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Judges 19 tells the story of a woman who dies after being gang-raped.  Her grief-stricken husband cuts up her body and sends a piece to Israel’s 12 tribes (Judges 19:29).  Outraged, the tribes assemble “as one body” to deal with the crime (Judges 20:1, HCSB).

The woman’s dismemberment evokes the Last Supper and the cross.  Just as her body was parceled out to 12 tribes, Jesus gave broken bread to 12 disciples and said, “This is my body, which is given for you” (Luke 22:19).  Paul says we who eat of this one bread become one body, just as Israel became one through their share in the woman’s body (1 Cor. 10:17).

David is credited with uniting Israel’s tribes into a kingdom (1 Chron. 12:38).  He succeeded because a nameless woman was killed generations before.  Her death shocked the Israelites out of their stupor; it brought them into communion with the Lord and each other.  This is where Israel’s unification began.  David reaped that for which he didn’t labor (John 4:38).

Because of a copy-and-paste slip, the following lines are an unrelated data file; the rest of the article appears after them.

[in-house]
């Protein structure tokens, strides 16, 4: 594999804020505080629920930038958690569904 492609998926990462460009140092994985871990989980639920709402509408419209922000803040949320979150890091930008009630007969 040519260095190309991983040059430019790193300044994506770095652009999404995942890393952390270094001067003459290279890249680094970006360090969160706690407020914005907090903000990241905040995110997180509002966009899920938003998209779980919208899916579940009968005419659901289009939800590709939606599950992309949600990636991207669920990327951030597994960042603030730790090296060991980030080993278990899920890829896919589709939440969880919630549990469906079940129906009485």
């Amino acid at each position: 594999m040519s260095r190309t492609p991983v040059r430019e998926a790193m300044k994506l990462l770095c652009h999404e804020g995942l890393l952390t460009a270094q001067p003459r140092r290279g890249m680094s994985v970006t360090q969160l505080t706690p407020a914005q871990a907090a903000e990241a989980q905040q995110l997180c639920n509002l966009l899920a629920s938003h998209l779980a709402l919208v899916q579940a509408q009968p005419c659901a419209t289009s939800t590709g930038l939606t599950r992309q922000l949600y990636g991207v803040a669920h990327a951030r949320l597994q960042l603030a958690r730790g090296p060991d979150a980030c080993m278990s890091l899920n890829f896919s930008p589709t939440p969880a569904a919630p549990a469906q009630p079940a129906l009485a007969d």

In the body of Christ, some ministries are publicly successful.  God blesses them with a lot of fruit.  Others give out their whole lives with little recognition or apparent results.  We often credit public success to the spiritual stature of the minister.  We also tend to view those with hidden ministries as less spiritual or anointed.  But this is a self-focused perspective.

Behind every “David” is someone we’ll never hear about.  The inspired preacher is backed by someone praying in secret.  Perhaps the revival in one part of the world is fueled by the blood of martyrs in another.  Those that brightly bloom for all to see are supported by roots underground.

If we focus on Christ’s members and their relative success we will remain blind to the One New Man (Eph. 2:15).  Instead of judging by appearances we need to see Christ’s death and resurrection manifesting in His body.  Christ’s death working in one part of the body will cause life to work in another part (2 Cor. 4:12).  The success of individual members belongs to the whole body.  The suffering of individual members is shared by the whole body (1 Cor. 12:26).  No one can take credit, and no one should feel left out.  Whether knowing Christ in the power of His resurrection or fellowshipping in His sufferings, we are part of a synergy that builds the body of Christ in love (Php. 3:10; Eph. 4:16).

(If you’d like to read more about Judges 19, check out my booklet, Communion and the Concubine“)